AIR Flight Training focuses on detailed, scenario-based Piper PA-46 training for Malibu, Mirage, Matrix, and Meridian pilots. We arm pilots with the knowledge and experience to react in any situation.


Winter is upon us, which means so are freezing temperatures, snow, and ice. As we know, this season brings increased precautions for pilots in areas including: deicing, anti-icing, cold weather maintenance, and flight operations. While the increased precautions can be tedious and annoying, it’s crucial to be aware of the necessary steps to uphold regulation and safety. For example, not properly checking the fuel tanks for water contamination could lead to an engine failure in-flight, if the water freezes and blocks fuel flow.

In Boeing’s Safe Winter Operations article, the Clean-Airplane concept is explained, which is useful for remembering the regulatory nature of winter operations. FAR 121.629 states, “No person may take off an aircraft when frost, ice or snow is adhering to the wings, control surfaces, propellers, engine inlets, or other critical surfaces of the aircraft or when the takeoff would not be in compliance with paragraph (c) of this section.” Accordingly, the Clean-Airplane concept describes an aircraft that is free of frost, ice, or snow. We learned in primary training that such contaminants adhered to an airplane, especially  the wings and control surfaces, reduces lift, increases drag, increases stall speed, and creates a much heavier airplane. Thus, it is important to remember and conform to this concept. Per the PA-46-500TP Meridian PO, takeoff is prohibited with the following forms of contamination:

With frost adhering to the following areas:

  • Wing leading edge
  • Wing upper surface
  • Windshield

With ice, snow or slush adhering to the following areas:

  • Wing leading edge and upper wing surface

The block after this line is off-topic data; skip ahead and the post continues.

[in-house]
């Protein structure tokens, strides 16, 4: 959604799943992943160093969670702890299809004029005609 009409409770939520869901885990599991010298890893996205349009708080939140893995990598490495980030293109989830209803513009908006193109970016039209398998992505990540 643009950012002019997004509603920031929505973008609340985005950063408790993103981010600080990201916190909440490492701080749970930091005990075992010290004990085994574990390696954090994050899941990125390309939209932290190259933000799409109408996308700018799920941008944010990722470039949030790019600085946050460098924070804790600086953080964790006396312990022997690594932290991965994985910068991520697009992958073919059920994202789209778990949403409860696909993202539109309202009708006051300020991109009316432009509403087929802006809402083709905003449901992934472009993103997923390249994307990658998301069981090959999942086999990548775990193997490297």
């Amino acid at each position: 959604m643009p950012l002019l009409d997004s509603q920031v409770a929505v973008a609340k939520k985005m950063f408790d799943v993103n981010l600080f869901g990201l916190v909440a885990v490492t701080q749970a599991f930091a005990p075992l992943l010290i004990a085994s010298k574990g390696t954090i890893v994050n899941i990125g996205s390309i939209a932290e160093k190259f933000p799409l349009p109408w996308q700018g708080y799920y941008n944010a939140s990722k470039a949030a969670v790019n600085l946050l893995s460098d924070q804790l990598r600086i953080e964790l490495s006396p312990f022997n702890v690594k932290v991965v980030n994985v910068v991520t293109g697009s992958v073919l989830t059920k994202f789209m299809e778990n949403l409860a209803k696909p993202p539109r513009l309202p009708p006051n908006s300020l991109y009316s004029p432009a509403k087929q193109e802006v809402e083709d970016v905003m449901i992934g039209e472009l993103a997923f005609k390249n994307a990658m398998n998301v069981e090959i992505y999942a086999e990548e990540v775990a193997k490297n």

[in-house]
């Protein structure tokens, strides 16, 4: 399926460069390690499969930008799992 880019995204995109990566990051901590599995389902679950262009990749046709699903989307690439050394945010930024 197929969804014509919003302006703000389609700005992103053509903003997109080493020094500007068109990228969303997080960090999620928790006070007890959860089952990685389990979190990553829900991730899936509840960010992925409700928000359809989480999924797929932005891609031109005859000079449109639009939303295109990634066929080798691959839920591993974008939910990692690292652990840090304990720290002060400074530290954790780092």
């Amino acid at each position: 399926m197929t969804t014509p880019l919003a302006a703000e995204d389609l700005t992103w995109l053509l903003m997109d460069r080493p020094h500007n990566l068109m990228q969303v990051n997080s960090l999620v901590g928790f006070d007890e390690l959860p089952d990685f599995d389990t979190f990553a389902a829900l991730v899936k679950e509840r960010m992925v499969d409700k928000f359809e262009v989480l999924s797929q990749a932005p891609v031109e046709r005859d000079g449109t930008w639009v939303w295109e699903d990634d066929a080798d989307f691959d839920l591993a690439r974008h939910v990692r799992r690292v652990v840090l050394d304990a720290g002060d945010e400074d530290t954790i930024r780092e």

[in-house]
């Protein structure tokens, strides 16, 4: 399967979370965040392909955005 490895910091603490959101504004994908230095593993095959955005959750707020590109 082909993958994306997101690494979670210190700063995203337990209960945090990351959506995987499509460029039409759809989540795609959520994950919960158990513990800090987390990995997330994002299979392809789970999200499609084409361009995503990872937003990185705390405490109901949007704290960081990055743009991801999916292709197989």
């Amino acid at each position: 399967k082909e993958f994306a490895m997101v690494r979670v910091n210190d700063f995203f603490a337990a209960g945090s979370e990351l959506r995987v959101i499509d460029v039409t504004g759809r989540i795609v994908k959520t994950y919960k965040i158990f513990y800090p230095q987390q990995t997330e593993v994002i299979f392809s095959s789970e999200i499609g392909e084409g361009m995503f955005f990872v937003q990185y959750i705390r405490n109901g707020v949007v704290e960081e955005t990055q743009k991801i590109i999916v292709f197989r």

• Flight control surfaces
  • Top of fuselage
  • Windshield
  • All static ports
  • Upper surface of engine cowling forward of windshield

Further, according to the PA-46-500TP Meridian POH, “The Meridian ice protection system was designed and tested for operation inPiper_Mirage_01 light to moderate meteorological conditions defined in FAR 25, Appendix C, for continuous maximum and intermittent maximum icing conditions. The ice protection system was not designed or tested for flight in freezing rain, freezing drizzled or supercooled liquid water and ice crystals, or conditions defined as severe. Flight in these conditions is prohibited and must be avoided.” As such, thorough preflight planning becomes vital with respect to known icing conditions; PIREPS are a fantastic source of icing information in your area. Recall that icing is most likely to occur when the OAT is 10 degrees Celsius and below and visual moisture (in the form of clouds, fog, rain, etc) exists.

If you make the decision to fly into known icing conditions within the parameters of the POH, be sure to continuously evaluate the icing situation. If you encounter conditions beyond your capabilities or the legal capabilities of the aircraft, always have a plan to exit the conditions. For the most thorough information, consult your aircraft’s POH or the manufacturer.

Extra notes concerning the PA-46-500TP Meridian:

Minimum speed in icing conditions
   Flaps up – 130 KIAS
Flap settings for icing conditions
   Flaps up while holding
   Max extension – 20°
Minimum torque required for surface deice (Meridian)
    Above 25,000 – 350 ft lb
    Below 25,000 – 250 ft lb
Windshield Heat
      ANTI ICE or DEFOG in Meridian (High or Low setting on Matrix,Malibu and Mirage) while on ground – max 20 seconds
Surface Deice Boots
     Operation is prohibited if temp is below -40°C
Autopilot – prohibited from use if:
      Severe icing conditions exist
      Unusual aileron roll forces
      Elevator bridging
      Frequent autopilot trim annunciator in level flight
Stall Warning Heat
     Location: Leading edge of left wing
            Turn on during flight
            Turn off when greater than 5°C
            System has in-line resistor activated by squat switch for which limits electrical load to 33% of in-flight load
            STALL WARN FAIL indicates lift computer and/or lift transducer failure

Interesting Articles:


Sources: Boeing, AOPA,






About the author

Christopher Carmody has been instructing pilots for over a decade in various aircraft models. He has been awarded the Master Flight Instructor designation by the National Association of Flight Instructors in addition to being recently named "Flight Instructor of the Year" in the FAA's Central Region. He is a former demonstration pilot and regional director of sales of new Piper Aircraft in the midwest. He received his B.S. in Aeronautics majoring in both Aviation Science / Professional Pilot and Aviation Management from Parks College of Engineering, Aviation and Technology at Saint Louis University.